Criticism. Essay. Fiction. Science. Weather.
The Philadelphia Orchestra plays in Verizon Hall at Philadelphia's Kimmel Center, which is a new, handsome, world-class performance space. On May 11th the orchestra debuted its Fred J. Cooper Memorial Organ
. It was sweet. I should know. I was there.
For the occasion, the orchestra commissioned a new work from Swarthmore professor Gerald Levinson. Toward Light
used neato sounds even if the composition was not totally satisfying. They also played from the organ and orchestra canon. Philly homeboy Samuel Barber wrote his Toccata Festiva
for the orchestra's previous organ, and this performance cooked like gas. Poulenc's organ concerto and Saint-Saëns' organ symphony actually raised the roof
The canon does not include a great many more works -- who besides an enthusiast would know most of these
? But this repertoire should be bigger. More composers should take advantage of the twice-covered sound spectrum, the unique aural textures, and the freaking thrilling
double tutti of organ plus orchestra. For the audience, visceral participation in this music is a dream.
But for composer, conductor, and players, there are technical challenges at every level. These may explain the repertoire's small size, but they are not excuses. Nothing ventured, nothing gained:
• At square one, a composer must know orchestration, which is confusing all by itself, and also organ writing, which is only a little like piano writing and often left to organists. They've figured out how to work all those keys, pedals, and knobs at the same time.
• In working through a piece, a composer must be aware of the slightly different tuning systems
that modern orchestras and various organs use. Players must also resolve this difference.
• During rehearsals and performances, a conductor needs to shape and balance far more sound than an orchestra puts out alone.
• Virtuoso organists are scarcer than other soloists like pianists and violinists.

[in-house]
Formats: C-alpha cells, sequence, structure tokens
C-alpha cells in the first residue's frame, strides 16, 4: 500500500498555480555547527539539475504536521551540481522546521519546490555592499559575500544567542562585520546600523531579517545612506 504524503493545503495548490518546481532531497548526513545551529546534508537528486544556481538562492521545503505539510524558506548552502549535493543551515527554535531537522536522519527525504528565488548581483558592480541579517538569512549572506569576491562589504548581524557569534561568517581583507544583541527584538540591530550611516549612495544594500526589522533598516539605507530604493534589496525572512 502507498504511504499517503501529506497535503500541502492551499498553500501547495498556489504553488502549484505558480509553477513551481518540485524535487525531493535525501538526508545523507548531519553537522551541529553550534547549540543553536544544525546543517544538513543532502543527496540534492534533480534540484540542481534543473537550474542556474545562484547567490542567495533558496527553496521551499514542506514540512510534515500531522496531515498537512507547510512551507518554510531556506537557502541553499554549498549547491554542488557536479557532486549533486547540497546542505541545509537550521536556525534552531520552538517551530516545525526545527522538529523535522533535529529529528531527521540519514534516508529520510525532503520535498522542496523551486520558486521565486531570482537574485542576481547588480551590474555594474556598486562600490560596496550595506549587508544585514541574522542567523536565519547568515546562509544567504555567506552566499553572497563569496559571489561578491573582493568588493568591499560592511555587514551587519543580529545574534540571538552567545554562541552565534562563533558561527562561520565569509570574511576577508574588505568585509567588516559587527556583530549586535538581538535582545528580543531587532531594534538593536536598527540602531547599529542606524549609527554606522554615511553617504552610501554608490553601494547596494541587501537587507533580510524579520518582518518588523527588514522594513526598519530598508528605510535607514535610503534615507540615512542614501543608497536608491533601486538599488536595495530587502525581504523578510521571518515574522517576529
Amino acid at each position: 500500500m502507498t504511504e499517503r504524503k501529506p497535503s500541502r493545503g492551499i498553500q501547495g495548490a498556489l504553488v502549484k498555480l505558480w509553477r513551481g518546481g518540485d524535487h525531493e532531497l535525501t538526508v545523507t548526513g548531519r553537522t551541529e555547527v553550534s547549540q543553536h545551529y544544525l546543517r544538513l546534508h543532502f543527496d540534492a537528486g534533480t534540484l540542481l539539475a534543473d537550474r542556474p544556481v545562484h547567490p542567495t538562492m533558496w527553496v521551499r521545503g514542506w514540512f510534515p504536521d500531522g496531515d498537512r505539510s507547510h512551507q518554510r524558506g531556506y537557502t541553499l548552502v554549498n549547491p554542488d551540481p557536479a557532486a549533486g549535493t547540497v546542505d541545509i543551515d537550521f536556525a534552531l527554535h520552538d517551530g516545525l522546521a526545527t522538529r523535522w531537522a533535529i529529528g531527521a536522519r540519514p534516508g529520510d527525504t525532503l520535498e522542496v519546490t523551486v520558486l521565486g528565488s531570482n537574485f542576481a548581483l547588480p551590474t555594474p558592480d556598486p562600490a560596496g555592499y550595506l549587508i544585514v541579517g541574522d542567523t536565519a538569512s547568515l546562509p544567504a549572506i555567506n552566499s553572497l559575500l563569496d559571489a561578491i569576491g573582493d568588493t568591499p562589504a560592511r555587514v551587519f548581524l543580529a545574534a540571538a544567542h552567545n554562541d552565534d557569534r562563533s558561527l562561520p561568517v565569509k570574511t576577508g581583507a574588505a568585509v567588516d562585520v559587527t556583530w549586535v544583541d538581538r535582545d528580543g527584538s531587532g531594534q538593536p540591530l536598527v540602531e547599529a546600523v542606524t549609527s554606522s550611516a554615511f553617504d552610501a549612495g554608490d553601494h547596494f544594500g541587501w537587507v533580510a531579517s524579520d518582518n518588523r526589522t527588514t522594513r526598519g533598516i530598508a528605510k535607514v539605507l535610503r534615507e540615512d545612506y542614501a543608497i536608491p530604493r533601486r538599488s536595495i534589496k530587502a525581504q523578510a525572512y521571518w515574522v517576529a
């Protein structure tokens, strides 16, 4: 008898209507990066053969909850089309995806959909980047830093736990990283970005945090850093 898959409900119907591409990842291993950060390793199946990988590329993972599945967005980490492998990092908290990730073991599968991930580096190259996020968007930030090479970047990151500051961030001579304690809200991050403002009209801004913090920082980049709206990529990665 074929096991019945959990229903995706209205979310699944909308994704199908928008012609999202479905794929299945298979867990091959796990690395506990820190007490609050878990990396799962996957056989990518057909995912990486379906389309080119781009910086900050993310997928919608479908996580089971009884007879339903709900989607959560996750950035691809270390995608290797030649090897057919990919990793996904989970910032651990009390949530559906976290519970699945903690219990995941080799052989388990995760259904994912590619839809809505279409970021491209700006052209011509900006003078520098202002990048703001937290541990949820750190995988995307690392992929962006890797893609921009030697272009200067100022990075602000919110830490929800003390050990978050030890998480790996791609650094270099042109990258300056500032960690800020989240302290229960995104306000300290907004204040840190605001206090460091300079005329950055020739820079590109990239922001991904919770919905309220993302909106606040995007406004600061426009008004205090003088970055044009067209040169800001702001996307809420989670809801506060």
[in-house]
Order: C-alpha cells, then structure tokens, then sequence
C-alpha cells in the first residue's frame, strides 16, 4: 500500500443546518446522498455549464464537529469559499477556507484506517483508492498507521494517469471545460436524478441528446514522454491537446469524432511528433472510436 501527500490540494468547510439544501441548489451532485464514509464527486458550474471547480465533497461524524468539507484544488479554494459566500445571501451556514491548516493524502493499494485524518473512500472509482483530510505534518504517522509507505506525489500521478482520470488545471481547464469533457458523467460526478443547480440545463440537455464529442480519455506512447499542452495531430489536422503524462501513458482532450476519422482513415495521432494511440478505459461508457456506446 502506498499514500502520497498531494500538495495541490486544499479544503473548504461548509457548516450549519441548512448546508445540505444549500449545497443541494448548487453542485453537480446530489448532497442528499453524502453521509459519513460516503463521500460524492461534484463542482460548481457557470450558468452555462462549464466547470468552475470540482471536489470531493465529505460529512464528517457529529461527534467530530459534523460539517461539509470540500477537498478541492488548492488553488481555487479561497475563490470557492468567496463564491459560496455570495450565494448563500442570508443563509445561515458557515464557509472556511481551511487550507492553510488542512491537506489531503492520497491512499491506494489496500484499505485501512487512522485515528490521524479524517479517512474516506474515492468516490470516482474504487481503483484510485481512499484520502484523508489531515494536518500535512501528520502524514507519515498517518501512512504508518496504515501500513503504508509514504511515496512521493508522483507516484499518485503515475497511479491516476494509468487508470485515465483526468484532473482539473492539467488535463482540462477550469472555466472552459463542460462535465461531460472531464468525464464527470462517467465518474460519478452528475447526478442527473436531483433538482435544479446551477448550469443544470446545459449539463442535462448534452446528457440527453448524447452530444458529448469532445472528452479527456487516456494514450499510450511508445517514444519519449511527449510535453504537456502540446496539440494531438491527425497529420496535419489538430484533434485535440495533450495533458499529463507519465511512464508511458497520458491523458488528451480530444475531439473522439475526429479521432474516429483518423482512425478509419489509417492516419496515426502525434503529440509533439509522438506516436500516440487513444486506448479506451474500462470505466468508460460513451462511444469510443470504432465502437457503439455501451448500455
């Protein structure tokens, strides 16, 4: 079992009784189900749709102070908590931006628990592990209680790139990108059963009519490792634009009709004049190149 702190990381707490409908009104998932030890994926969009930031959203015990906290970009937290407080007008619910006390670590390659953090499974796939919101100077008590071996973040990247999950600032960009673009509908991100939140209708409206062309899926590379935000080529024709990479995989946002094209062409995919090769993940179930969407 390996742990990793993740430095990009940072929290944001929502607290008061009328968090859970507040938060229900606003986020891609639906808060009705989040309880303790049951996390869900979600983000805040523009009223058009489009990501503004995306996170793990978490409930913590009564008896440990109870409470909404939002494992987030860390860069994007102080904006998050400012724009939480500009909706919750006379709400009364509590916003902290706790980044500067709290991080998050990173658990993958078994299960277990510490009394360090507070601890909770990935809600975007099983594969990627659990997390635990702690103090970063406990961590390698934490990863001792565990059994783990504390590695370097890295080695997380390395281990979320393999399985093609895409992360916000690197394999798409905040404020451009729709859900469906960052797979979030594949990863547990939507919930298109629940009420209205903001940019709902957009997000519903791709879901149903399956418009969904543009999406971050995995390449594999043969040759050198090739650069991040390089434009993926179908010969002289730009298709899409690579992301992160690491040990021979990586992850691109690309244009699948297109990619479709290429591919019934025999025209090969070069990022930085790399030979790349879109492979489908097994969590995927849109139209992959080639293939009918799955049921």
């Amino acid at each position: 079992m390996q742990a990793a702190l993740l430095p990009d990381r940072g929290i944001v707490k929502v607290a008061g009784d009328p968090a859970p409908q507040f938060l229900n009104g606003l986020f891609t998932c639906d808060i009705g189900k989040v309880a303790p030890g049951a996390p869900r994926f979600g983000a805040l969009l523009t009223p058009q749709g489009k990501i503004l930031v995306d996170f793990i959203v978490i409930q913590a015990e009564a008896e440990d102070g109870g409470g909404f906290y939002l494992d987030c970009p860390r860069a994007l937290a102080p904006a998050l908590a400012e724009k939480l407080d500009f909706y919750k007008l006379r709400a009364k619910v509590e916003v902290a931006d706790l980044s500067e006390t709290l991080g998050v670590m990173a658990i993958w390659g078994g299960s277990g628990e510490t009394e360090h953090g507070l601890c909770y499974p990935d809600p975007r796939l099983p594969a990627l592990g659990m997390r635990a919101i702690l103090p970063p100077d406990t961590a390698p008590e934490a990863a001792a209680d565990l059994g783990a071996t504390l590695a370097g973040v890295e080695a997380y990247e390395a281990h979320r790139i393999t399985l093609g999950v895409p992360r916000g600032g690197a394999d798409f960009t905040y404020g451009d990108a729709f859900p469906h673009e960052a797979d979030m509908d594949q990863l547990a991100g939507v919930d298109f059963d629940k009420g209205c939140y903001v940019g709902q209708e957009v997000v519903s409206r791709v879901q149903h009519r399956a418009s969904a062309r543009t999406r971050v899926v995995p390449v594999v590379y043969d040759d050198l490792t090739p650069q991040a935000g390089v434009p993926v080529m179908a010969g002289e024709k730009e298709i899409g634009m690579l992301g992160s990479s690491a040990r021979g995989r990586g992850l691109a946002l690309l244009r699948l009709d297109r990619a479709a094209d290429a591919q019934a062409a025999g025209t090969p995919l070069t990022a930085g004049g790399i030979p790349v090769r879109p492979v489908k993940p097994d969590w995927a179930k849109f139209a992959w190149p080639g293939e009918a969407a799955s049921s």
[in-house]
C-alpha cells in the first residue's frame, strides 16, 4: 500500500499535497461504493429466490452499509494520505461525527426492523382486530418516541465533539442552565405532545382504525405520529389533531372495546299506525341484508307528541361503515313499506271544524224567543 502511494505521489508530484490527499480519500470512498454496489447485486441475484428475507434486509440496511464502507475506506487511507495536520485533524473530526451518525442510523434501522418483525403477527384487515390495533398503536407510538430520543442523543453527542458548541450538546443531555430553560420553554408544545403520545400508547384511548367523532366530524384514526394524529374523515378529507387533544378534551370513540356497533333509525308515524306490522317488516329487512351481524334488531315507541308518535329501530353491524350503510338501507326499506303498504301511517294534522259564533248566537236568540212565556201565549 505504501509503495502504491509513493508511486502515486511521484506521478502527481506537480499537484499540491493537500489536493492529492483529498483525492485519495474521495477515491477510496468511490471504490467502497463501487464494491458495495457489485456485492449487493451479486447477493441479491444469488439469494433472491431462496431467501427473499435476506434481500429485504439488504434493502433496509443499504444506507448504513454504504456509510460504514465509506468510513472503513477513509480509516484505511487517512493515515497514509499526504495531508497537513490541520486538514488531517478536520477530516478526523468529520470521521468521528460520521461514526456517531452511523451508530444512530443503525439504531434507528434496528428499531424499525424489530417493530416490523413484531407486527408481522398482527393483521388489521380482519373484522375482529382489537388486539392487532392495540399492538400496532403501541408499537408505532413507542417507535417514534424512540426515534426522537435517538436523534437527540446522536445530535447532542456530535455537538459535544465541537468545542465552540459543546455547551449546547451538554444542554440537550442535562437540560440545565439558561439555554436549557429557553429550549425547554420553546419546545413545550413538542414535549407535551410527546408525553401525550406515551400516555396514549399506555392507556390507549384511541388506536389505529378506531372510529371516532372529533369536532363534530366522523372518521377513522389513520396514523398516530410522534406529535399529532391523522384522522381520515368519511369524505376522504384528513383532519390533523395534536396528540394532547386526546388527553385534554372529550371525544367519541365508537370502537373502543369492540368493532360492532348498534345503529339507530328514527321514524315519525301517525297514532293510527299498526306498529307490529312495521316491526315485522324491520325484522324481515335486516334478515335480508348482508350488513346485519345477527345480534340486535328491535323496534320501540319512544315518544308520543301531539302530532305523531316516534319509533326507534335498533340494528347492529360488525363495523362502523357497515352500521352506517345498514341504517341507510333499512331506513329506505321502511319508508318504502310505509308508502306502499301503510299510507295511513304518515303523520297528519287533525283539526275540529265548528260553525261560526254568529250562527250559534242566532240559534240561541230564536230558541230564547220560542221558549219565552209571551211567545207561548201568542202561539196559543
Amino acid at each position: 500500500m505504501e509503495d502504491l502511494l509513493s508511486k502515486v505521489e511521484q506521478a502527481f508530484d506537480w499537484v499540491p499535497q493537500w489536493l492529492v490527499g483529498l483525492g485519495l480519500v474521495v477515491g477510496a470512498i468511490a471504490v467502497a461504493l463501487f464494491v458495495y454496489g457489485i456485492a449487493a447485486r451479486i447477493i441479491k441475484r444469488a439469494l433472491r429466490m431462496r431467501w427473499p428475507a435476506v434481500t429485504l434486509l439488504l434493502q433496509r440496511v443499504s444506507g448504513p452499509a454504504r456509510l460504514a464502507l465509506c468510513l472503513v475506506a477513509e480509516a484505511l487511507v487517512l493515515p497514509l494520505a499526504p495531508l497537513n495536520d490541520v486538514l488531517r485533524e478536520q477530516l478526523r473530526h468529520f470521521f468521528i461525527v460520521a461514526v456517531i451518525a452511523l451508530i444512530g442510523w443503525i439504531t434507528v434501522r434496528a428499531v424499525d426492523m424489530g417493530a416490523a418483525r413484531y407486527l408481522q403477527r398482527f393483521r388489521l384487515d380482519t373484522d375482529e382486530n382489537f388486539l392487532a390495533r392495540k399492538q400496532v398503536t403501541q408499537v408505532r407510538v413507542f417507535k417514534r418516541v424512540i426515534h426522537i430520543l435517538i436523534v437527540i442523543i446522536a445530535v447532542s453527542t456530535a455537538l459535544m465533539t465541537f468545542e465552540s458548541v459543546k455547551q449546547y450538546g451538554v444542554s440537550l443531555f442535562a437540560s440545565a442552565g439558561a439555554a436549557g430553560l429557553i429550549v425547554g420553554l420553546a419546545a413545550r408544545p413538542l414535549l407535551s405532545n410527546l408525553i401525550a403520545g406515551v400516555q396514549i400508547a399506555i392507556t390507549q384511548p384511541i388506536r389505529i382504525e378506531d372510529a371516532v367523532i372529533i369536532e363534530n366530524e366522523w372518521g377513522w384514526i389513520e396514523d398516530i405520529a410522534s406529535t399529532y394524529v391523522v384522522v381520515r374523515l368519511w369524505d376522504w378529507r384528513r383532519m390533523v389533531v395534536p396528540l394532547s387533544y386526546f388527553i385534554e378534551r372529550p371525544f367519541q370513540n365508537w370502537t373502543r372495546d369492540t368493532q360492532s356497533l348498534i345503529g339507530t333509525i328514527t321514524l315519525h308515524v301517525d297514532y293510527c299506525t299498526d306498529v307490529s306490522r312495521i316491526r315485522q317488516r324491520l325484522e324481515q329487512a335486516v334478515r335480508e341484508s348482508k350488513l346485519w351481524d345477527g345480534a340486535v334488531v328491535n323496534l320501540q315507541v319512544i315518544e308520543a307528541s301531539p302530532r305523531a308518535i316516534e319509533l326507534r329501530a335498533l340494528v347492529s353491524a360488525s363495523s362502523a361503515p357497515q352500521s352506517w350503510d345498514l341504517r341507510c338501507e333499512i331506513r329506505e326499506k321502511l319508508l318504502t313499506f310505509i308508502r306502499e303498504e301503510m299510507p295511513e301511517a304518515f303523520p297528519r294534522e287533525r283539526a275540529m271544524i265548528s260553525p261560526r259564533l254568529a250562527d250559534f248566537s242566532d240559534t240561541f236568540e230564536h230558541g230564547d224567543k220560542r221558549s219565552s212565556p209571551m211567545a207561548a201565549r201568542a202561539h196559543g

• It seems silly, but somehow the organist at the organ console needs to see the conductor on the podium. They use real time video at Verizon Hall.
• An orchestra's performance space must contain an organ before anyone even thinks about playing one of these pieces.
• Every organ has its own unique textures, volume, agility, personality, etc. So even if an orchestra has access to an organ, the instrument may be unsuitable for a given composition.
• Most professional orchestras are also businesses and many of these challenges call for extra rehearsals, which cost money.
Just beyond these challenges, the close proximity of organ and orchestra raises a philosophical concern. A large organ played by one person can easily overwhelm a large orchestra of some hundred players. That's absurd. It's striking to see and hear.
Next to an orchestra, the organ suggests power and control. For centuries, they have represented the height of mechanical and electrical technology. They were the first means by which one player could command thousands of instruments (pipes) and produce many simultaneous, sustained tones. For an organist, strong sound comes easily and domination seems implicit. His still façade
even suggests indifference from the King of Instruments
The orchestra then represents teamwork and constructive bustle. Players sway, fidget, and turn pages. The conductor does a postmodern interpretive dance. As guide or teacher, he must seek compromise
rather than domination. Strong sound is possible, but next to an organ the orchestra is at its best when composer, conductor, and players get clever and go where the organ cannot: they can use accented rhythmic figures to be heard against the organ's sustained chords; they can use additional percussion instruments, including piano, which speak quickly and sparkle unlike the organ; best of all, orchestral players have fine control over their instruments which allows them to breathe fleeting life and color into phrases. Good conductors inspire this subtle vibrance.
Composers: write more music for organ and orchestra. Orchestras: play it. It is exciting listening. It is immediate, requiring not so much as a plot. It can explore opposites that have social resonance. Don't make me mention this
story of hegemony vs. plurality. Well, I did.